Morgan Stanley: Global recession risk rises 30% this year

One in three chance things end badly

Morgan Stanley is hinting that we should all consider cancelling our summer vacations.

Quants at the Wall Street investment bank say the risk of the global economy sliding back into a recession is now nearly a one-in-three shot, according to coverage in the Telegraph UK.

But why? In a word: oil.

Here's more, from Mehreen Khan:

The US investment bank said a "low growth environment" had made the world vulnerable to a litany of shocks, including fears that central banks have lost control over domestic financial conditions, while rising political risks from Europe to the Middle East threaten to overwhelm governments.

What's more, for economic tigers, such as the United States, consumers aren't putting the money they save on gas toward lavish purchases. 

We simply aren't racking up the debt to benefit global economies.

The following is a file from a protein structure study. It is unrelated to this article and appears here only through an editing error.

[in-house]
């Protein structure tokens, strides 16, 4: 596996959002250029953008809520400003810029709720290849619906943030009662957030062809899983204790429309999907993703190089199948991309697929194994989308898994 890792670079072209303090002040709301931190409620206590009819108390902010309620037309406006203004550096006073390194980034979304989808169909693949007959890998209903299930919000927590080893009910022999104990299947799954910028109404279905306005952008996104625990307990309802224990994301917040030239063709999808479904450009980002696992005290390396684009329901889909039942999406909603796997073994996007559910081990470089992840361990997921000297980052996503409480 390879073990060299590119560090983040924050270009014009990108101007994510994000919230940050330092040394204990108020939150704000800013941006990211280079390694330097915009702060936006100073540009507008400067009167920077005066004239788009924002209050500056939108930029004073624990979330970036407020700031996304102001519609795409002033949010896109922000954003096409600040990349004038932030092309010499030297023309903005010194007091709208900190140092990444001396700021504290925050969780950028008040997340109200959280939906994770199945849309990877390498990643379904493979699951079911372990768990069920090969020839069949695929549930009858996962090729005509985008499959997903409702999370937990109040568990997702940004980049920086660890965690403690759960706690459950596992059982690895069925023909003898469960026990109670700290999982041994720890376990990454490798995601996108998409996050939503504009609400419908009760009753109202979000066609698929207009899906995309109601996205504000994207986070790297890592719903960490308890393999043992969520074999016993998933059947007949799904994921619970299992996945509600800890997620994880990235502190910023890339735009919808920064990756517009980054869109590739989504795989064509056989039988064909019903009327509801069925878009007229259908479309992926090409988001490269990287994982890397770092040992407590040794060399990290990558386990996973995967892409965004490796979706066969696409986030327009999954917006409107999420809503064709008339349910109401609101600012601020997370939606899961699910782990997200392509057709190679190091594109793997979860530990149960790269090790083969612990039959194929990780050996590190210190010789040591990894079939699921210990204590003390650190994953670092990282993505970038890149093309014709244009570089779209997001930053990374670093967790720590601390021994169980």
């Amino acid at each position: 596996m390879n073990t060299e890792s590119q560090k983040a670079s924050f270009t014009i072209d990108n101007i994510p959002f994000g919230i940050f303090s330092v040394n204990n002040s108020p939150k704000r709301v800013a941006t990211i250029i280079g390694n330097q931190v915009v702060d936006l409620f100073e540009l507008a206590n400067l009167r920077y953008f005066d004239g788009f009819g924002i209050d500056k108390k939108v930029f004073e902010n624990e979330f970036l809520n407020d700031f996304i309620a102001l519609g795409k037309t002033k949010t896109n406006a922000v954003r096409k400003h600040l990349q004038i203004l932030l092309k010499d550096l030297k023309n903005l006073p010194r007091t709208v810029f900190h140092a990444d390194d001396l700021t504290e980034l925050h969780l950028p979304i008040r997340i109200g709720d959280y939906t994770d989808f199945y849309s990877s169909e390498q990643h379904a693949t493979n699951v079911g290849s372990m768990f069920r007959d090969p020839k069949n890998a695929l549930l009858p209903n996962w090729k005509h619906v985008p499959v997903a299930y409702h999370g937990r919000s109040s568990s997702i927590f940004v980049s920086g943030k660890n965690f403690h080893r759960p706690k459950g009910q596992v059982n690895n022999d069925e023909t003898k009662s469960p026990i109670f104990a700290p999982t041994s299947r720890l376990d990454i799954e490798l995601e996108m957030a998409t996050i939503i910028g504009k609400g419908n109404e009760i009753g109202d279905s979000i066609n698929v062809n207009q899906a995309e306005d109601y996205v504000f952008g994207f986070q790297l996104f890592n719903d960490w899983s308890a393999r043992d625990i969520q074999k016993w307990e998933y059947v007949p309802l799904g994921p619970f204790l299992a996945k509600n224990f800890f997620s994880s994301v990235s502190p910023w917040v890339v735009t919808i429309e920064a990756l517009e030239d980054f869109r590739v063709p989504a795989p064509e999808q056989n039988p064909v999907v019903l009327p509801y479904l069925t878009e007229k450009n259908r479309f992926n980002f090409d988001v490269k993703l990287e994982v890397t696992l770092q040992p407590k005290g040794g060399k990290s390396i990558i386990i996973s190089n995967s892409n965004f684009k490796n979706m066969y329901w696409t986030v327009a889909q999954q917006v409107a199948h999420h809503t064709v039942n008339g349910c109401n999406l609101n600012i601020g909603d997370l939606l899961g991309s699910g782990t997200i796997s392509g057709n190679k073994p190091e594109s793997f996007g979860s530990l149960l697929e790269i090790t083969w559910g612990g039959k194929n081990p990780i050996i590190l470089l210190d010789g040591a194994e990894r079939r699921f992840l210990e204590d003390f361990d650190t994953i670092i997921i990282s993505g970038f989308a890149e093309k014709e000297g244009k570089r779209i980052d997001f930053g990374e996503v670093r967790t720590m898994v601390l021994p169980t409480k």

This means further investments in the country's operations is "collapsing."

More from Khan:

Contrary to many expectations, consumers in the advanced world have also failed to spend the windfall from lower prices, opting instead to pay down debts and save. Lower consumption levels have thus weighed down on economic activity. 

On the bright side, Morgan Stanley predicts the European Central Bank balance sheet will overtake the Federal Reserve this year (the article has a graph). Proof that not just consumers, but our nation itself, is becoming more frugal. 

Sorry, world.

3d rendering of a row of luxury townhouses along a street

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